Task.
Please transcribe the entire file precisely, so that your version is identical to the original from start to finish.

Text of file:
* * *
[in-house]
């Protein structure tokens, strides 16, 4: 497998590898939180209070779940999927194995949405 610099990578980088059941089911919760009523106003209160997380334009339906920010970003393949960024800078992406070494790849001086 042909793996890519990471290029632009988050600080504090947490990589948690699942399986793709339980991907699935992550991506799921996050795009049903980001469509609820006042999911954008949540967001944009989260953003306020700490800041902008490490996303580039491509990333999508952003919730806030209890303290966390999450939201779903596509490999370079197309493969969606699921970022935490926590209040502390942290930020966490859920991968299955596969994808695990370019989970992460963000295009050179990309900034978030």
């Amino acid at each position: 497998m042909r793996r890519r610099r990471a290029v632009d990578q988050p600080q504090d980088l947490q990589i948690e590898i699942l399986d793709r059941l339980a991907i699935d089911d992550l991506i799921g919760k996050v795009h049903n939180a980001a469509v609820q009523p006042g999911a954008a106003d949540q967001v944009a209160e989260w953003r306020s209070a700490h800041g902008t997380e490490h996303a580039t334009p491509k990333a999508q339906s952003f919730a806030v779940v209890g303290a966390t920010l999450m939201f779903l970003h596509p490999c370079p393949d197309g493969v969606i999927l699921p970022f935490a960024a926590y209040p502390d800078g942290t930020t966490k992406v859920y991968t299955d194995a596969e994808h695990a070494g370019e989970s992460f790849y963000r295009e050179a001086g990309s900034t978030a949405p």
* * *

[in-house]
């Protein structure tokens, strides 16, 4: 497998590898939180209070779940999927194995949405 610099990578980088059941089911919760009523106003209160997380334009339906920010970003393949960024800078992406070494790849001086 042909793996890519990471290029632009988050600080504090947490990589948690699942399986793709339980991907699935992550991506799921996050795009049903980001469509609820006042999911954008949540967001944009989260953003306020700490800041902008490490996303580039491509990333999508952003919730806030209890303290966390999450939201779903596509490999370079197309493969969606699921970022935490926590209040502390942290930020966490859920991968299955596969994808695990370019989970992460963000295009050179990309900034978030």
């Amino acid at each position: 497998m042909r793996r890519r610099r990471a290029v632009d990578q988050p600080q504090d980088l947490q990589i948690e590898i699942l399986d793709r059941l339980a991907i699935d089911d992550l991506i799921g919760k996050v795009h049903n939180a980001a469509v609820q009523p006042g999911a954008a106003d949540q967001v944009a209160e989260w953003r306020s209070a700490h800041g902008t997380e490490h996303a580039t334009p491509k990333a999508q339906s952003f919730a806030v779940v209890g303290a966390t920010l999450m939201f779903l970003h596509p490999c370079p393949d197309g493969v969606i999927l699921p970022f935490a960024a926590y209040p502390d800078g942290t930020t966490k992406v859920y991968t299955d194995a596969e994808h695990a070494g370019e989970s992460f790849y963000r295009e050179a001086g990309s900034t978030a949405p």